"9/11 | Coming Together" 20th Anniversary Special

Videos

May 30, 2021 - #4785 Music & the Spoken Word

The Music & the Spoken Word broadcast airs live via TV, radio, and internet stream on Sunday at 9:30 a.m. mountain time. For information on other airtimes, visit “Airing Schedules” at musicandthespokenword.org.

This encore performance of Music & the Spoken Word has been specially selected for airing while the Choir and Orchestra are practicing social distancing. It contains a new Spoken Word delivered by Lloyd Newell.

Music

Conductor: Mack Wilberg
Organist: Richard Elliott
Announcer: Lloyd Newell

“The Star-Spangled Banner”
Music: John Stafford Smith
Lyrics: Francis Scott Key
Arrangement: Frank Asper

“Because of the Brave”
Music and Lyrics: Lowell Alexander and Steve Amerson
Arrangement: Bob Krogstad

“America the Beautiful”
Music: Samuel A. Ward
Lyrics: Katherine Lee Bates
Arrangement: Michael Davis

“The Washington Post” (organ solo)
Music: John Philip Sousa
Arrangement: Joseph Linger

“This Is My Country”
Music: Al Jacobs
Lyrics: Don Raye
Arrangement: Michael Davis

“The Pledge of Allegiance”1
Music: Charles Osgood
Lyrics: Francis Bellamy
Arrangement: Michael Davis

“On This Day”
Music and Lyrics: Charles Strouse
Arrangement: Mac Huff

“A Tribute to the Armed Services”
Music and Lyrics: Various from the 5 armed forces music
Arranged: Lloyd Larson

  1. On the CD Spirit of America and in the CD set Encore Collection.

The Spoken Word

Courage and Devotion to Duty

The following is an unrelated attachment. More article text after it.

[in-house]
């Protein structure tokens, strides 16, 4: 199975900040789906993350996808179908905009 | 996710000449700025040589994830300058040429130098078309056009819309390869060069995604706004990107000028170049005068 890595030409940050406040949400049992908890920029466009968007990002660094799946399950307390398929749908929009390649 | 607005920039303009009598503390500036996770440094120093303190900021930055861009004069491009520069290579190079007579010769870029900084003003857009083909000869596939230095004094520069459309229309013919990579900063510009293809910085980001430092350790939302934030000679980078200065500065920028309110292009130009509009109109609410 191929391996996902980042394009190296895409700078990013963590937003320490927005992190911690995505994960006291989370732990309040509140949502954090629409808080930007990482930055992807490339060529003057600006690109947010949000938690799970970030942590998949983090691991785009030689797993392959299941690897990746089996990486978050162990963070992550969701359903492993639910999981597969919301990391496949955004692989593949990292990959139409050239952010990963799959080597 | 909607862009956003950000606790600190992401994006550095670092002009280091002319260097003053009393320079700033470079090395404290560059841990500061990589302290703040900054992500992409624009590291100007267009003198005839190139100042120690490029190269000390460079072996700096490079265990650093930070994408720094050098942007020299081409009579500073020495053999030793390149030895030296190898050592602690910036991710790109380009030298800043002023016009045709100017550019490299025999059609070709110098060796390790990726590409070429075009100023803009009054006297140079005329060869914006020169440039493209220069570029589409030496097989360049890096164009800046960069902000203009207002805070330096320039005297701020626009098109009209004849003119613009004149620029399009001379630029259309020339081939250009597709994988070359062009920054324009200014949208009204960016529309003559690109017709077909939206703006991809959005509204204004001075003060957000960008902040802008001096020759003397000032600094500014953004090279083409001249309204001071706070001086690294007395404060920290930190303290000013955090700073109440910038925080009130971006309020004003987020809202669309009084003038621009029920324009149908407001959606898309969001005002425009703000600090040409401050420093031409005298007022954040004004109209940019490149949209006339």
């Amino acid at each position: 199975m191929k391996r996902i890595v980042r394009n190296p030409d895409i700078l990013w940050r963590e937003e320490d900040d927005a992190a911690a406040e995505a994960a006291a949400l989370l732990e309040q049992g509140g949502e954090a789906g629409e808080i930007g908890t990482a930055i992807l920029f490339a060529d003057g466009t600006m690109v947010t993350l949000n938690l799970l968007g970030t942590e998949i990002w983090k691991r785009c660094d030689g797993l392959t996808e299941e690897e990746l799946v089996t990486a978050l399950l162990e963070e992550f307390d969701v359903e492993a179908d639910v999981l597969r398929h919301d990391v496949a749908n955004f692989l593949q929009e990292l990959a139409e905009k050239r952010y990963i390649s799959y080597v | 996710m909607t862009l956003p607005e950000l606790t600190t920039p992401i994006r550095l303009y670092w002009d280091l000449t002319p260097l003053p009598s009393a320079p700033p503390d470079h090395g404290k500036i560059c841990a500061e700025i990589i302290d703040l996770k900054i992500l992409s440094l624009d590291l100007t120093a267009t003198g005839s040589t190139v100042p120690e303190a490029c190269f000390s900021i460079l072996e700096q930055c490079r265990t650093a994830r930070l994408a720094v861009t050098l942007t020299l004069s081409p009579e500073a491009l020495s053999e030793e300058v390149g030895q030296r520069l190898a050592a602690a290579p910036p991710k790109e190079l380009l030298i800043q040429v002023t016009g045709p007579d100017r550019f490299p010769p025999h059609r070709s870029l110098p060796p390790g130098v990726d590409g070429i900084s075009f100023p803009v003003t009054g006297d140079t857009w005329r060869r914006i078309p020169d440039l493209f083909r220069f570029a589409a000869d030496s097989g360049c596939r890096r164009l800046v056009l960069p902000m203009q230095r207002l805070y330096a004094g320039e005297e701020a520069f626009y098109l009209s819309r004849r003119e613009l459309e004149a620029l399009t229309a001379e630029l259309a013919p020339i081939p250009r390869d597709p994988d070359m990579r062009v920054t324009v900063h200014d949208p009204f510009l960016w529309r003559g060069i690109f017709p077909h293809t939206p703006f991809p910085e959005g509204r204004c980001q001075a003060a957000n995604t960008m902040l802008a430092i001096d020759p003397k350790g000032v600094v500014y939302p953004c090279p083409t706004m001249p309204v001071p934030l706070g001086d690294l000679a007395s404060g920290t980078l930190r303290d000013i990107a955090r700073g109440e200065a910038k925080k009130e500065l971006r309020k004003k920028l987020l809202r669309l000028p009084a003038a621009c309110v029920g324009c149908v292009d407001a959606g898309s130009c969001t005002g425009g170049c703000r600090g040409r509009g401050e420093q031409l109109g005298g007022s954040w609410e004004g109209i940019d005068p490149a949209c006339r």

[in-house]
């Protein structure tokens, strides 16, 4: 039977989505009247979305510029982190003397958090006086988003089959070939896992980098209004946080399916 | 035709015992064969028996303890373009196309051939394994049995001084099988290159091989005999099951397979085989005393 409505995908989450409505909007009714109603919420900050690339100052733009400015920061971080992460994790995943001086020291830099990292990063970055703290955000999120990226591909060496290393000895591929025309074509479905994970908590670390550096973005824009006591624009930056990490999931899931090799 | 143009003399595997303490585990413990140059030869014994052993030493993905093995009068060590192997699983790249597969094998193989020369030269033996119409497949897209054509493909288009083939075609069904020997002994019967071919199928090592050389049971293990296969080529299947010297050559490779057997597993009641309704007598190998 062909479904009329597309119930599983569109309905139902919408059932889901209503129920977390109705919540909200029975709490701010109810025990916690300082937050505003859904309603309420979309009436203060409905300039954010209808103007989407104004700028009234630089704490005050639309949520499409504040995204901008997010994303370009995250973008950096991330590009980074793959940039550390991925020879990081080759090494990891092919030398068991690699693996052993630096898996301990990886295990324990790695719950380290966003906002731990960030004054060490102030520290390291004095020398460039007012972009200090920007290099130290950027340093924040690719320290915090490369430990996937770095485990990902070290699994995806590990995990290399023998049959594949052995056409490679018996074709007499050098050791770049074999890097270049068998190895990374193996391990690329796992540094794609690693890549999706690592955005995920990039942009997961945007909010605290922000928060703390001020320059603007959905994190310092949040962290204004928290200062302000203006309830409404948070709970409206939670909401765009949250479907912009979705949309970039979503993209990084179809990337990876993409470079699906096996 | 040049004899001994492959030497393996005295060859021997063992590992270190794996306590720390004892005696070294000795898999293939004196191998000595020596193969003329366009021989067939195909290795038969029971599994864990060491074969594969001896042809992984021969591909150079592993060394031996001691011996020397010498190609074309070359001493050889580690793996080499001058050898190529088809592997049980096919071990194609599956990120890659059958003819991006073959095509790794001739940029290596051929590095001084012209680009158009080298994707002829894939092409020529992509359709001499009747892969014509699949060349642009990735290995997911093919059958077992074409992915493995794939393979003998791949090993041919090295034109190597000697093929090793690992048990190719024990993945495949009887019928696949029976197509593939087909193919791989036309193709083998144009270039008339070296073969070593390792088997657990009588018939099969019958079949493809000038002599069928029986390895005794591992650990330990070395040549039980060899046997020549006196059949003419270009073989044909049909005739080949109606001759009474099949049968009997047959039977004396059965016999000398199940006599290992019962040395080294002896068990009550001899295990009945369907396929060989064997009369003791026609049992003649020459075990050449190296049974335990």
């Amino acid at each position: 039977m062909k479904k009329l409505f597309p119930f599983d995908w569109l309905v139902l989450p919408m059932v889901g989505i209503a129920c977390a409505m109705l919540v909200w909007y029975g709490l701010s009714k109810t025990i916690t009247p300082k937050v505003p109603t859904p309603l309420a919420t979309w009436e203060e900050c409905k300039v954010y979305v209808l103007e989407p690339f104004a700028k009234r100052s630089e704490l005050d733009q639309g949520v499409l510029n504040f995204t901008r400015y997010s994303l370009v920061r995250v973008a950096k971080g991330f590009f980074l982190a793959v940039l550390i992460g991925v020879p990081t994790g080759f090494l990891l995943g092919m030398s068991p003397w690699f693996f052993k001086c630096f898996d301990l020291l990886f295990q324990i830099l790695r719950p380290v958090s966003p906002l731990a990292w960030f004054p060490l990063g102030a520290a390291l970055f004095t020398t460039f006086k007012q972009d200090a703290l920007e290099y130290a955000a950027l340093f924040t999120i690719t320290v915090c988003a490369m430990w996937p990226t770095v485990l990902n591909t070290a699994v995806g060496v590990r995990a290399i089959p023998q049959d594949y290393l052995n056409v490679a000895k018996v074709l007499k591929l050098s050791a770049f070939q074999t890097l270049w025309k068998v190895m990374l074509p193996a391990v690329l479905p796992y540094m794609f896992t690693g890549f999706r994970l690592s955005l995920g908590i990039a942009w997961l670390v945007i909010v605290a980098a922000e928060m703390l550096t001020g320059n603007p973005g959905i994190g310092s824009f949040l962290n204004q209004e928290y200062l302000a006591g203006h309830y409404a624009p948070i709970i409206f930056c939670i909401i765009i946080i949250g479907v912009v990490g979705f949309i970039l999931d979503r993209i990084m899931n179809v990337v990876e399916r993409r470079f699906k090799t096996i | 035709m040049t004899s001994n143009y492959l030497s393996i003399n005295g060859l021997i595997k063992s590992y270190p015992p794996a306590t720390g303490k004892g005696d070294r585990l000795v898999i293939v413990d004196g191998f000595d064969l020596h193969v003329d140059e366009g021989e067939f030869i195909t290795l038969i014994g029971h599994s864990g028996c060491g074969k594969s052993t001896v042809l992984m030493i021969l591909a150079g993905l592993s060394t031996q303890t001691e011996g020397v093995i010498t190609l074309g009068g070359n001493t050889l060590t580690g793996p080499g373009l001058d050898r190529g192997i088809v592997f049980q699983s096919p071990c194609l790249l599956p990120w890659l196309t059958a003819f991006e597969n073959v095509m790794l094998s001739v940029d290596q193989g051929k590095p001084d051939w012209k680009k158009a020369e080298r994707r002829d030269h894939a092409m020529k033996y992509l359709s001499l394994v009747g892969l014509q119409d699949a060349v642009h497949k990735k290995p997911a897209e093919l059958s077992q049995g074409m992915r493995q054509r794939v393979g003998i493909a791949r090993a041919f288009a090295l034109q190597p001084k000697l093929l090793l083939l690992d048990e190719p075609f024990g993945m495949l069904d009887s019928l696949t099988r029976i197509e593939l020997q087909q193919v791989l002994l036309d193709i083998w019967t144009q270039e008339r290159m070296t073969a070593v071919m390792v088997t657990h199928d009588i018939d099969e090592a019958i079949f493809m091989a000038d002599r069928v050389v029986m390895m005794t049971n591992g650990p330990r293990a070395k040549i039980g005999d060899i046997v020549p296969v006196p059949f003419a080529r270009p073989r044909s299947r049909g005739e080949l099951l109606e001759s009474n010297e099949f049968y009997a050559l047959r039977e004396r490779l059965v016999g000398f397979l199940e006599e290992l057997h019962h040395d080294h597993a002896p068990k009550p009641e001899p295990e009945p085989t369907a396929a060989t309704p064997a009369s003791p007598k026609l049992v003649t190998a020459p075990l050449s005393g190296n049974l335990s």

Written by Heidi S. Swinton

On June 6, 1944, this beach on the coast of Normandy, France, became the turning point of World War II. At the time, France was occupied by Nazi Germany, as was much of western Europe. But then Dwight D. Eisenhower, Supreme Commander of the Allied forces, ordered an invasion. Code-named Operation Overlord, it took place on this 50-mile stretch of sand, where some 160,000 American, British, and Canadian troops, with an armada of nearly 5,000 vessels, launched the largest seaborne invasion in military history.

Addressing the troops before launching the campaign, General Eisenhower said: “The eyes of the world are upon you. The hopes and prayers of liberty-loving people everywhere march with you…I have full confidence in your courage, devotion to duty and skill in battle. We will accept nothing less than full victory!”1 Against all odds, the hard-fought invasion of Normandy was a success, and the course of history was forever altered.

General Eisenhower never intended to be a military hero. As a youngster in Abilene, Kansas, what he really wanted to be was a major league baseball player. The world owes a debt of gratitude to the baseball coach at West Point Academy who cut young Dwight Eisenhower from the team, effectively ending his baseball career.2 Instead, Eisenhower became a five-star general and the 34th president of the United States. 

He brought to Washington a military charisma reminiscent of Presidents George Washington and Ulysses S. Grant, both charged with bringing the country together after deadly wars. In his final address as president in 1961, Eisenhower reflected on his “half a century in the service of our country.” His presidential counsel still holds true: “America’s leadership and prestige depend, not merely upon our…material progress, riches and military strength, but on how we use our power in the interests of world peace and human betterment.”3

At this place made sacred by the sacrifices of those under Eisenhower’s command, we remember, and must never forget, that our nation’s best moments were born of courage and devotion to duty. We honor that history when we, as President Eisenhower urged, use what power we have to promote peace and make the world a better place. 

  1. “D-Day Statement to Soldiers, Sailors, and Airmen of the Allied Expeditionary Force” (June 1944), catalog.archives.gov/id/186473.
  2. See “President Dwight D. Eisenhower Baseball Related Quotations,” Baseball Almanac, baseball-almanac.com/prz_qde.shtml.
  3. “President Dwight D. Eisenhower’s Farewell Address” (Jan. 17, 1961), 2, 6, catalog.archives.gov/id/594599.